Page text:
CLEVELAND -- Maybe curses take real magic to break.
Maybe deep heartache takes the nearly impossible to cure because, having lost hope, the only remedy is for it to be replenished by what feels too much like a miracle to ignore.
Maybe these kinds of baseball demons -- those that have lasted 108 years in Chicago, that have taken form in the Never Say Die Mets and the San Diego Padres and poor Steve Bartman -- get exorcised only in the most grueling and unlikely of trials.
Because suddenly, after the Cubs' 9-3 shellacking of a Cleveland Indians team that seemed to have this World Series matchup in hand, the Cubs could end up doing the impossible in the most improbable of ways: winning the World Series by mounting a comeback from a 3-1 series hole to take the crown, change the very meaning of the Chicago Cubs and deliver one of the greatest and most riveting sports stories of all time.
Make no mistake. That is what's at stake Wednesday in a Game 7 that, regardless of the outcome or how it comes about, will be one of the most captivating sports stories any of us have had the pleasure to watch.
Sometimes we lose track that sports, for all the headiness and brainpower that now go into managing and making sense of them, are at their best emotional catalysts. When they move us to tears, to joy, to ebullience, to uncertainty and captivation and heartache and, most importantly, to awe -- that is when they rise above some silly game and become something deeper and richer. Something truly lasting.
Whatever happens here at Progressive Field on Wednesday, it will be one gut-wrenching, awe-inspiring, visceral thing to behold. It should be baseball at its best.
The Cleveland Indians haven't won a World Series since 1948, and their fans have a deep and emotional claim to why winning that game would mean so much. Think of the utter joy -- the shock and dancing and tears and awe -- that would descend on this city if it goes from winning the NBA championship in June to clinching a World Series in November right here in Cleveland. After all those years of being a sports punchline.
And then there's the Cubs, and the days that stretch back generations since they last won this thing. That's a long time, 108 years, and it's a story that has the power and potential to be one of the most incredible sports stories ever.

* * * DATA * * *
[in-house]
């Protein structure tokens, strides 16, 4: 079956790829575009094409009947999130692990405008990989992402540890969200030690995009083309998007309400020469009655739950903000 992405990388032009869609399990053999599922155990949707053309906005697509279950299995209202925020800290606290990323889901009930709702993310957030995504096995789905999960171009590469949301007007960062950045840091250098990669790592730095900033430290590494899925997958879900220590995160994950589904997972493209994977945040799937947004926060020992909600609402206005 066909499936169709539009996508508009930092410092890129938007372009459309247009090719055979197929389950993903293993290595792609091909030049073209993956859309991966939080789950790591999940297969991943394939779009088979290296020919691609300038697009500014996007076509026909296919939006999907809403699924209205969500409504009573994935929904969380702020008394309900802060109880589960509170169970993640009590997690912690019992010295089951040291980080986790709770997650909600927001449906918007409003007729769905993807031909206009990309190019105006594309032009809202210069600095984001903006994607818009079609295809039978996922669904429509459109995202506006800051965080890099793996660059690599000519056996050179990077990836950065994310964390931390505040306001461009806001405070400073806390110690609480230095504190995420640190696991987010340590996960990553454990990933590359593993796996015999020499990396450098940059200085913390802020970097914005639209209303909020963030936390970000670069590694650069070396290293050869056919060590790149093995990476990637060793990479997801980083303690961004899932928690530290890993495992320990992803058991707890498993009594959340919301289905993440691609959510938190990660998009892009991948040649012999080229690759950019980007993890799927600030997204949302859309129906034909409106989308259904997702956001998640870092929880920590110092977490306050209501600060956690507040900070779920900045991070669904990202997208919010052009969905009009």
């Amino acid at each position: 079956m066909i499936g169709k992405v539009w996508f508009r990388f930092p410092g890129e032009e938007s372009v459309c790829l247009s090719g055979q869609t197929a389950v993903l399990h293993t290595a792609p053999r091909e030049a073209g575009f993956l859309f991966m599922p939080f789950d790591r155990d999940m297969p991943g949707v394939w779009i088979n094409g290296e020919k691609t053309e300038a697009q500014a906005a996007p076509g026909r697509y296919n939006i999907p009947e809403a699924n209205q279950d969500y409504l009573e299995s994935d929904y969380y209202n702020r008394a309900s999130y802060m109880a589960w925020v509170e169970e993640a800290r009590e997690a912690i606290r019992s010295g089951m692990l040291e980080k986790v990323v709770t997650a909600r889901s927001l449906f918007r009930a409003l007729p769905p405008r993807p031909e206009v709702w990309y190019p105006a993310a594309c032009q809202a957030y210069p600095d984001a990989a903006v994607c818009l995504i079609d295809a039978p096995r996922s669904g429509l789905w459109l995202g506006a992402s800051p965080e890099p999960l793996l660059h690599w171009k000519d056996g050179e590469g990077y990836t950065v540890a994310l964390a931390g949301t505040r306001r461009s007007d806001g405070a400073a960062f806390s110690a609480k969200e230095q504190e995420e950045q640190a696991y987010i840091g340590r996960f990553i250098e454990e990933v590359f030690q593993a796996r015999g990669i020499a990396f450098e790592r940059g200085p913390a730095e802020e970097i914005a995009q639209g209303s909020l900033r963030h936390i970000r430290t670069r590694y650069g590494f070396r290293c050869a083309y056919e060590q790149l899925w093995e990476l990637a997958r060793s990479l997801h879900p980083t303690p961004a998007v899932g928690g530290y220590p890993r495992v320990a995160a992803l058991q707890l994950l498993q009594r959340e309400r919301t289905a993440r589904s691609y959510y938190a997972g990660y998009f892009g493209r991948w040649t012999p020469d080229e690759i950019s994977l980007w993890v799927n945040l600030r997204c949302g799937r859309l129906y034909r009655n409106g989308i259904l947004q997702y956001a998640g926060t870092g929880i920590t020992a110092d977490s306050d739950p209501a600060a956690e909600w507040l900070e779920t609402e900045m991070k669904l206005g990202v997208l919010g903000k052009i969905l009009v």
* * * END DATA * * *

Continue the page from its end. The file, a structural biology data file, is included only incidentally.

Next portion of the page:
The Cubs winning this series in, say, five games would have been captivating for most sports fans, a thing to see, an I-was-here-when-it-happened moment. But trying to come back after being down 3-1? With one of the best postseason pitchers of all-time still waiting to close the door on this crazy run? A Game 7 for it all between the two-longest suffering fan bases out there? That is the stuff of greatness, of sports at its best, whatever happens.
If the Cubs pull that off, I'm not sure anything in sports I ever witness in person could possibly top it.
Let's put it in perspective. As my colleague Dayn Perry pointed out in his excellent piece, only six teams in MLB history have managed to turn a 3-1 postseason series deficit into victory when having to win the final two games on the road, as the Cubs are trying to do. That's a very optimism-damping 13.6 percent of those who faced that situation.
Only three teams in the World Series itself -- most recently the 1979 Pirates -- have mounted such a reversal of fortunes when having to win the final two games on the road.
Hard to do? Yes. Unlikely? Of course.
And that's before we even begin to discuss Corey Kluber.
In 30 1/3 innings pitched in this, his only postseason experience, Kluber has surrendered a meager three earned runs. His 0.89 ERA, 35 strikeouts over that time and growing presence as an unbeatable figure with a series or game on the line is the ultimate challenge for a Cubs team trying to overcome the ultimate, and ingrained, history of failure and heartbreak.
But maybe the biggest curses must be broken in the most grueling and challenging of ways. Maybe, for teams like the Cubs, there are two opponents -- the Cleveland Indians, of course, but also all that time and history and angst and pressure weighing on every pressing moment. Maybe curses -- really, truly -- are out there to be beaten as much as the opponents themselves.
Scoff. Laugh. Throw your smarter-than-you condescension about the fact sports teams and the cities that love them can't live under curses. That such talk is superstitious stupidity.
But tell that to the Boston Red Sox, and that 3-0 ALCS deficit sparked by Dave Roberts' stolen base and all that followed -- against the Yankees. That's what they had to do to move past the curse of the Bambino.
Tell that to, yes, the city of Cleveland after its own generations-long championship drought ended in June when the Cavaliers romped out of a 3-1 series hole against a Warriors team that had won 73 regular-season games. LeBron James and his Cavs teammates had to literally mount the greatest comeback in NBA history, against the team that otherwise would have gone down as the greatest NBA team of all time, in order to deliver Cleveland the championship it had for very long believed would never come.
Tell that, if they find a way to win Wednesday in Game 7 of the World Series, to the Chicago Cubs.
They're the Cubs.
The 1969 Mets happened.
The 1984 collapse against the Padres happened.
Steve Bartman happened, and having been there in person for that, I've learned not to scoff at curses.
If the Cubs somehow turn this 3-1 series deficit into a win over Kluber in Game 7, and therefore win the World Series that has eluded them for the lifetime of almost every person on Earth, we may all have just watched the most incredible sports story of all time.